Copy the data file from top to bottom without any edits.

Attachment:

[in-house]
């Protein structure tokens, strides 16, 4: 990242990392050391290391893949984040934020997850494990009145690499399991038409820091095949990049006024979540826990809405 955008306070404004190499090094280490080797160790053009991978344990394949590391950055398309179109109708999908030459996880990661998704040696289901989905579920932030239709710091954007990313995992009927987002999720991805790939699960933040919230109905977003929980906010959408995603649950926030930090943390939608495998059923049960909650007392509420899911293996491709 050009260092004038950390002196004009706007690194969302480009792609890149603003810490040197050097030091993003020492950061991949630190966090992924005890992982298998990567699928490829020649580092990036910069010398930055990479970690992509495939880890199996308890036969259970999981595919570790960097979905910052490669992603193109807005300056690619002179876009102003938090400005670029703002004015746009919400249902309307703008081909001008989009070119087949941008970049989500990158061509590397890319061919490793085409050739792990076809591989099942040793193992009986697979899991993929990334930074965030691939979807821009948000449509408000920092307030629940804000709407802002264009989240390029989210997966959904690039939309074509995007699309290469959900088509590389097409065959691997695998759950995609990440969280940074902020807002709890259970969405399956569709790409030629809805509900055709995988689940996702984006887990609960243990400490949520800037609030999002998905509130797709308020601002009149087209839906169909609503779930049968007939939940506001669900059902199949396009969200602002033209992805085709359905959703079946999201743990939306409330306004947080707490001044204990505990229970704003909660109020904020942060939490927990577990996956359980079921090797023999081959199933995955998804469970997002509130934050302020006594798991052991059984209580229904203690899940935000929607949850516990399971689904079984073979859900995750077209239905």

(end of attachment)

[in-house]
């Protein structure tokens, strides 16, 4: 990242990392050391290391893949984040934020997850494990009145690499399991038409820091095949990049006024979540826990809405 955008306070404004190499090094280490080797160790053009991978344990394949590391950055398309179109109708999908030459996880990661998704040696289901989905579920932030239709710091954007990313995992009927987002999720991805790939699960933040919230109905977003929980906010959408995603649950926030930090943390939608495998059923049960909650007392509420899911293996491709 050009260092004038950390002196004009706007690194969302480009792609890149603003810490040197050097030091993003020492950061991949630190966090992924005890992982298998990567699928490829020649580092990036910069010398930055990479970690992509495939880890199996308890036969259970999981595919570790960097979905910052490669992603193109807005300056690619002179876009102003938090400005670029703002004015746009919400249902309307703008081909001008989009070119087949941008970049989500990158061509590397890319061919490793085409050739792990076809591989099942040793193992009986697979899991993929990334930074965030691939979807821009948000449509408000920092307030629940804000709407802002264009989240390029989210997966959904690039939309074509995007699309290469959900088509590389097409065959691997695998759950995609990440969280940074902020807002709890259970969405399956569709790409030629809805509900055709995988689940996702984006887990609960243990400490949520800037609030999002998905509130797709308020601002009149087209839906169909609503779930049968007939939940506001669900059902199949396009969200602002033209992805085709359905959703079946999201743990939306409330306004947080707490001044204990505990229970704003909660109020904020942060939490927990577990996956359980079921090797023999081959199933995955998804469970997002509130934050302020006594798991052991059984209580229904203690899940935000929607949850516990399971689904079984073979859900995750077209239905």